I don’t know about you, but sometimes I eat more than I need. Why do people overeat? How have portion sizes changed? And how can we moderate our food intake?
Some of us eat that little bit extra, even when we’re not hungry. Why? The causes are often emotional. The pleasure of eating can temporarily take our minds away from dark pockets of dissatisfaction.
The unpleasant side effects of overeating are not only physical (lethargy, poor digestion, gas and weight gain). Guilt and remorse can arise when we let the old emotional eating habit over-rule the healthy aspiration.
I collected a habit from my dear Dad, who always used to have ‘just a little bit more for nice’. This thought pattern no longer serves me and now I am actively changing it. The old habit feels like cumbersome luggage rather than ‘nice’.
Ultimately that extra serving is contributing to growing girths. Not immediately, but in slow increments over years until whoops, we hit middle age with a few extra rolls around the middle. In the US obesity has increased by approximately 15% from 1971 to 1999. Portion sizes have grown accordingly.
Let’s be clear. A little cushioning may be a natural acquisition as we age. The big questions are whether we stay fit, healthy and most of all content with our bodies. One good friend of mine hit menopause and realized that she could have seconds and keep growing or change her ways. Now she rarely has second helpings, feels and looks wonderful.
Portion sizes have changed, and so have perceptions of normal portion size. In one study young adults chose items for each meal. Compared to a similar study 20 years ago some portions were up to 40% larger.
Eating ‘just enough’ contributes to good health. Chinese medicine has always recommended slightly under-eating. Studies show that nutrient dense food in smaller portions contributes to longevity. My husband’s 100 year old great great grandmother said, “I always leave the table feeling like I could have eaten a little bit more. ”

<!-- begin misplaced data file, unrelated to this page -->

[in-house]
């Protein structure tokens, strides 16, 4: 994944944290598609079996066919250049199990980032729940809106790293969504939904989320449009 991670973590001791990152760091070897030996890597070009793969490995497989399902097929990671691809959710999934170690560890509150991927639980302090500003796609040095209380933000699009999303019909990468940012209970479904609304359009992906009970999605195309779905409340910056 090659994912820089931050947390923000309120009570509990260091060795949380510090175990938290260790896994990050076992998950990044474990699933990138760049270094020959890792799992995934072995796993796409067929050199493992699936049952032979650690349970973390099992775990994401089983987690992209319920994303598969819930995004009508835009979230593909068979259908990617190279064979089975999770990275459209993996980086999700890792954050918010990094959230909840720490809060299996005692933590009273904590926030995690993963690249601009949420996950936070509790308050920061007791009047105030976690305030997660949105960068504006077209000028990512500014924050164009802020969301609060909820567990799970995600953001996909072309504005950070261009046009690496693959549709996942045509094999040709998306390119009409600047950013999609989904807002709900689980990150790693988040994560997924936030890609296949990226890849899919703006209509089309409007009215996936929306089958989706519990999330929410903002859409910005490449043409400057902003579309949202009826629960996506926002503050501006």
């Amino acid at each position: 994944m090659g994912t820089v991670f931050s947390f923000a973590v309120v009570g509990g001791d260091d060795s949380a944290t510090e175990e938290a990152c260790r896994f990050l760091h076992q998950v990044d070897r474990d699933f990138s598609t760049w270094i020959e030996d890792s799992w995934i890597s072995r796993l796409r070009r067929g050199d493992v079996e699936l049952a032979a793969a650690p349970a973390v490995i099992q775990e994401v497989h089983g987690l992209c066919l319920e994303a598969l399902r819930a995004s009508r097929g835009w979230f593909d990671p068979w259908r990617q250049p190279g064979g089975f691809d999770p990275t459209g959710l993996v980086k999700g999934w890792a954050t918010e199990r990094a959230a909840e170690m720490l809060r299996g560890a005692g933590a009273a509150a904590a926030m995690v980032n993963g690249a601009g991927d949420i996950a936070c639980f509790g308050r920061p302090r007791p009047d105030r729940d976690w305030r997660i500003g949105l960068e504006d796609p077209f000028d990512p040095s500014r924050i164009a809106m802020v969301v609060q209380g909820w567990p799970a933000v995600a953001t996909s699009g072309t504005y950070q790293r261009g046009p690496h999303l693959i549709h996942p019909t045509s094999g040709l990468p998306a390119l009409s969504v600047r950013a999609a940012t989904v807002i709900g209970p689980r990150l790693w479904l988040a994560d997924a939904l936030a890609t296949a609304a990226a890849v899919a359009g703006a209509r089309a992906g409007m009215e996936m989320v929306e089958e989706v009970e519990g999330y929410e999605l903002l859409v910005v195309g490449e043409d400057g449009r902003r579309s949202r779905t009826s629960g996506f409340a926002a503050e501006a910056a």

I know I feel more energised and emotional content, when I enjoy my meal and stop before that extra serving. For me this takes awareness and commitment to my total wellbeing.
So how can we stop eating before feeling over-full? Here are ten helpful hints to moderate portion size
1) Be free of emotional eating and over-eating. I find EFT (Emotional Freedom Technique ) brilliant for this. There are many excellent therapists using effective techniques to discover the real reasons for the habit, and providing tools to heal.
2) Sit down when you eat. Eating at the bench or from the fridge is a sure way to over-eat. Put reminder post-it notes on the fridge until you have established a new pattern.
3) Serve yourself. Adults take less when they serve themselves.
4) Serve your meal in the kitchen rather than from dishes on the table. This gives you a chance to feel whether you need more. It may also prevent the chance of unnecessary seconds.
5) Use slightly smaller plates. This makes a huge difference to portion size, but is unlikely to change satisfaction levels. One of my clients used this technique for her overweight husband. They used smaller plates for every meal, his weight dropped off, and his heart health improved.
6) Be mindful. Slow down. Perhaps sit and just breathe for 3 long breaths. Allow yourself to arrive before digging in.
7) Include protein with your meal. Protein slows down the digestion of carbohydrate. Having a balanced meal including protein, healthy fats, and whole food carbohydrates provides increased satiation.
8) Minimise refined carbohydrates. Processed foods like sugar and white flour products make you want to eat more, because the body is still craving nutrients. Eat whole foods.
9) Eat with kindness. Be gentle with your body as you eat, and imagine the food as healing medicine.
10) Cultivate Gratitude. Say a grace appropriate for your family. Gratitude increases happiness. Happiness supports healthy digestion.
Copyright Wild Health and Anna Wilde 2007
Anna Wilde works with people who want to improve their health naturally. Get the recipes and straight forward advice to stay motivated, eat well and be healthy.
Check out her ‘Healthy food made easy’ website . Sign up and get recipes like: Bircher Muesli and articles like: The War on Fat
What people say about Wild Health:
“Fantastic quantity and quality of information.
Thanks for a lot of new healthy food ideas I wouldn’t have found anywhere else. " Maria
“This changed my life. I lost weight and feel better than ever” Brian
“I am buzzing with ideas!” Sarah